Earthquake rescue teams move to Christchurch suburbs

Emergency workers search the wreckage of a building after the Christchurch earthquake. Photo / Brett Phibbs
Emergency workers search the wreckage of a building after the Christchurch earthquake. Photo / Brett Phibbs

Search and rescue staff are moving into the suburbs of Christchurch looking for the dead and injured from Tuesday's 6.3 magnitude earthquake.

Civil Defence Minister John Carter said 72 people had been confirmed dead but there were a number of other bodies yet to be identified. Police experts are using DNA, dental records and fingerprints to formally identify victims.

Police have said no more survivors were pulled out of the rubble overnight.

Speaking to media at the Civil Defence bunker in Wellington this morning, Mr Carter said search and rescue workers had been concentrating in the central city where most of those trapped were believed to be, but that personnel were now entering other areas.

Teams of 70 workers were now going to places where there could be smaller numbers of dead or injured, Mr Carter said.

American and British search and rescue teams were due to arrive tonight, he said.

The missing

Police have taken over collating lists of those missing since the Christchurch earthquake, with a figure of 300 just "speculation", Mr Carter said.

Mr Carter said information on the missing was coming from a number of different "information streams".

"Police are now acting to ensure that the lists are accurate and that we will have a definitive list of who's missing."

But Police Superintendent Russell Gibson told TV3 the number was "significantly more" than 300 however some people were reported missing just because they had not answered their mobile phones and that did not mean they were dead.

John Key - 'sizeable' number missing

Prime Minister John Key said by the end of the day authorities should have a better idea of how many people were missing but he believed it was "sizeable".

He revealed some of his own friends may be among the missing and said he could appreciate the frustration felt by those who still did not know the fate of their families and friends.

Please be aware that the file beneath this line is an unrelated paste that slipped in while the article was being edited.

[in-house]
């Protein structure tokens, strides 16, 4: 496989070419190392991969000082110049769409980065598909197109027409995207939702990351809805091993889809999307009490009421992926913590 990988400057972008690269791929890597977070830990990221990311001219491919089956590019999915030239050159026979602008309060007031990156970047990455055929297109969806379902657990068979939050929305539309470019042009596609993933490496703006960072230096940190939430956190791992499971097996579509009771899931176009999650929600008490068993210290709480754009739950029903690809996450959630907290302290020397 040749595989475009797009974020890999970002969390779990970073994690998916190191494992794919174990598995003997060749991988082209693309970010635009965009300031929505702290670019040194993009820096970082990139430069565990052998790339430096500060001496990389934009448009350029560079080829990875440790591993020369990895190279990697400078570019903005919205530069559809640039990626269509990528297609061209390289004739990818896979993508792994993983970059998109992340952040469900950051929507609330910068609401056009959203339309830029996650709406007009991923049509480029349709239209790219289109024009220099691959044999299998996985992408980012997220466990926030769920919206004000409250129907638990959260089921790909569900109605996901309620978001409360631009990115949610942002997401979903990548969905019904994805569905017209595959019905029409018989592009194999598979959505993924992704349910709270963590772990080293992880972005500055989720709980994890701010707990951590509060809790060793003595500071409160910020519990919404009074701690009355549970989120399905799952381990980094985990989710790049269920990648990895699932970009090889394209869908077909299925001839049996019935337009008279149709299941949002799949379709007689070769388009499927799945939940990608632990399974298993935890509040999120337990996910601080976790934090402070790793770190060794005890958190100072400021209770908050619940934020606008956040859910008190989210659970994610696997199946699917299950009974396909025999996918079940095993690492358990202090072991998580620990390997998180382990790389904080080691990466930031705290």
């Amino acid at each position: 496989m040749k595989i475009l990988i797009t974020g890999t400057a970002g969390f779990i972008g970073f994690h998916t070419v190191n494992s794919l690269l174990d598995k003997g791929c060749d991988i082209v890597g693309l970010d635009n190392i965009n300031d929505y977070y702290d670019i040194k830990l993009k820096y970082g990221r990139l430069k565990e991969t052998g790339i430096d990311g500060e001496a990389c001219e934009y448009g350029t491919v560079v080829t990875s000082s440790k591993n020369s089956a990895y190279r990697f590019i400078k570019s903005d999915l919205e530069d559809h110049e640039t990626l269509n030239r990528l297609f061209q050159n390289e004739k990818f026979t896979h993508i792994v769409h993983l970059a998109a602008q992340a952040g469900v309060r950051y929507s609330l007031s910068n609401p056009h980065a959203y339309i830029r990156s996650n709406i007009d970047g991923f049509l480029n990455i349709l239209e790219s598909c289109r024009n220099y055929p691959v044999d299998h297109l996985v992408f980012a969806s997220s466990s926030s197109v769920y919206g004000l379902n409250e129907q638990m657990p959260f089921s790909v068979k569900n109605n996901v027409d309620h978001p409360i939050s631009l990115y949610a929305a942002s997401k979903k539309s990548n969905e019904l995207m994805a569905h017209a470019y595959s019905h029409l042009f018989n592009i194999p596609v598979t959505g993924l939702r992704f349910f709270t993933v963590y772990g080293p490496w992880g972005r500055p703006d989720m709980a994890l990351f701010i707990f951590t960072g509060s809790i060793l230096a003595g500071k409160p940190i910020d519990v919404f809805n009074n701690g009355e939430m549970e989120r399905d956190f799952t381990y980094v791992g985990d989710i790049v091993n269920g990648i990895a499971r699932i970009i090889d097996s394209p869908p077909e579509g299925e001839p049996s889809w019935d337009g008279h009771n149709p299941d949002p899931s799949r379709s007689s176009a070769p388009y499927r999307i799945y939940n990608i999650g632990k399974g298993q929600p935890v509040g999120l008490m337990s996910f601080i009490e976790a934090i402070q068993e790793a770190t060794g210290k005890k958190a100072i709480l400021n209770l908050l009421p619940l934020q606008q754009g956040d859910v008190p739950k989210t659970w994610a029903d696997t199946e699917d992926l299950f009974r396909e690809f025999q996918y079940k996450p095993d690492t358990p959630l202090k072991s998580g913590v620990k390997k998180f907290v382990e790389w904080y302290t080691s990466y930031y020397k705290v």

"I myself have got one or two people I think might be missing and I personally would like to know the status of them."

There have been issues putting a number on how many people are actually missing as many people may have left town following the quake without telling anyone, he said.

"The longer someone has been missing and expected home, the more likely they have been caught up in the disaster - but it doesn't mean they are dead," Mr Key said.

"The problem with missing numbers is we don't know the starting point of how many people were still in a building and how many left. Obviously we know when a loved one rings up and says 'my husband/ wife/ child has not come home' we can track that down more easily. It's when you get into the international potential fatalities it becomes a much more complex picture," Mr Key said.

He said on the best advice available, it appeared there were fatalities from several countries and he expected to know further by the end of the day or tomorrow.

While he appreciated the frustration of not knowing, he believed the police were doing the best they could.

"In the end the niceties sometimes go out the window and the number one focus is to get people out. That's where police have been focussed with the search and rescue teams and in the end I think that's the right call. If we can save someone, we have to try to save them."

He said if someone was still missing it did not mean there was dead as there was a very 'real' possibility people were still trapped alive but unable to communicate.

Police were sending dogs in "but they're not getting a huge number of positive responses from the buildings that we would expect there to be more people trapped alive."

Next of kin had been contacted in some cases, he confirmed.

"The priority must be with families, but there are also friends."

Infrastructure

Mr Carter said 431 patients had gone through the emergency departments since the earthquake.

He said reports showed water and wastewater are "significant issues for us" and that 80 per cent of the city was without reticulated water.

Power had been restored to 60 per cent of the city with the eastern areas worst affected by ongoing outages, he said.

Mr Carter said forty teams of building inspectors, EQC staff and welfare personnel were now beginning to check the safety of buildings and that number would increase.

Mr Carter said the Lyttelton tunnel remained closed to non-emergency traffic but main roads out of the city and the rail link between Picton and Christchurch were now open.

According to GNS SCience there were aftershocks between 9.30pm yesterday and 6am ranging from magnitude 2.9 to 4.1 on the Richter scale.

The latest aftershock measured 3.3 and struck at 8.02am within 5km of Christchurch at a depth of 4km.

$16 billion
JP Morgan damage estimate

1000
number of rescuers by this weekend

40
police cordons in the city

Defence Force figures

NZDF Summary and Key points
* 1464 NZDF personnel directly supporting the operation
* 738 Army, 500 RNZAF, 226 Navy personnel
* RNZAF continues to run an air bridge between Christchurch and Wellington with the help of the RAAF and Republic of Singapore Air Force (a total of 1053 people moved out of Christchurch)
* Navy provided 700 meals in Lyttelton last night
* Canterbury will leave Lyttelton on Sunday to refuel and resupply in Wellington

- NZ Herald

Information about what's been damaged in the aftermath of the magnitude 6.3 earthquake and where people can get help:


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